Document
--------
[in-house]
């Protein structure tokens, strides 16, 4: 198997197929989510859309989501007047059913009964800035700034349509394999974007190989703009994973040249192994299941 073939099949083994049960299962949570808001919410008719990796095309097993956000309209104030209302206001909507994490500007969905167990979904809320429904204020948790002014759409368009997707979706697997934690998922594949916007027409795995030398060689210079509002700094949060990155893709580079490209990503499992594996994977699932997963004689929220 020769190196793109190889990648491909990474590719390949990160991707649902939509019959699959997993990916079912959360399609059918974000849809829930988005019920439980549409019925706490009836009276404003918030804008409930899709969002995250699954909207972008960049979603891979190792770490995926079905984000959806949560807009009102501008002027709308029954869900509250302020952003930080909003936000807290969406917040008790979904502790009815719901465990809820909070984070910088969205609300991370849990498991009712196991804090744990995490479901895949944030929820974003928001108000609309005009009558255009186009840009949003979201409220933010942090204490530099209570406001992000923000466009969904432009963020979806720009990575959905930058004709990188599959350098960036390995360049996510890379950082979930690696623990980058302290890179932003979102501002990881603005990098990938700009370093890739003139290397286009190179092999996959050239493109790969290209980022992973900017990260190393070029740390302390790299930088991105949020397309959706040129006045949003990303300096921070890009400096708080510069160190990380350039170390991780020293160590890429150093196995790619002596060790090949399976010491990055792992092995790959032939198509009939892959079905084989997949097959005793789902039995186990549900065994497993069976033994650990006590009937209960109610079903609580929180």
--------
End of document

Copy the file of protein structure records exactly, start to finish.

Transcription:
[in-house]
């Protein structure tokens, strides 16, 4: 198997197929989510859309989501007047059913009964800035700034349509394999974007190989703009994973040249192994299941 073939099949083994049960299962949570808001919410008719990796095309097993956000309209104030209302206001909507994490500007969905167990979904809320429904204020948790002014759409368009997707979706697997934690998922594949916007027409795995030398060689210079509002700094949060990155893709580079490209990503499992594996994977699932997963004689929220 020769190196793109190889990648491909990474590719390949990160991707649902939509019959699959997993990916079912959360399609059918974000849809829930988005019920439980549409019925706490009836009276404003918030804008409930899709969002995250699954909207972008960049979603891979190792770490995926079905984000959806949560807009009102501008002027709308029954869900509250302020952003930080909003936000807290969406917040008790979904502790009815719901465990809820909070984070910088969205609300991370849990498991009712196991804090744990995490479901895949944030929820974003928001108000609309005009009558255009186009840009949003979201409220933010942090204490530099209570406001992000923000466009969904432009963020979806720009990575959905930058004709990188599959350098960036390995360049996510890379950082979930690696623990980058302290890179932003979102501002990881603005990098990938700009370093890739003139290397286009190179092999996959050239493109790969290209980022992973900017990260190393070029740390302390790299930088991105949020397309959706040129006045949003990303300096921070890009400096708080510069160190990380350039170390991780020293160590890429150093196995790619002596060790090949399976010491990055792992092995790959032939198509009939892959079905084989997949097959005793789902039995186990549900065994497993069976033994650990006590009937209960109610079903609580929180």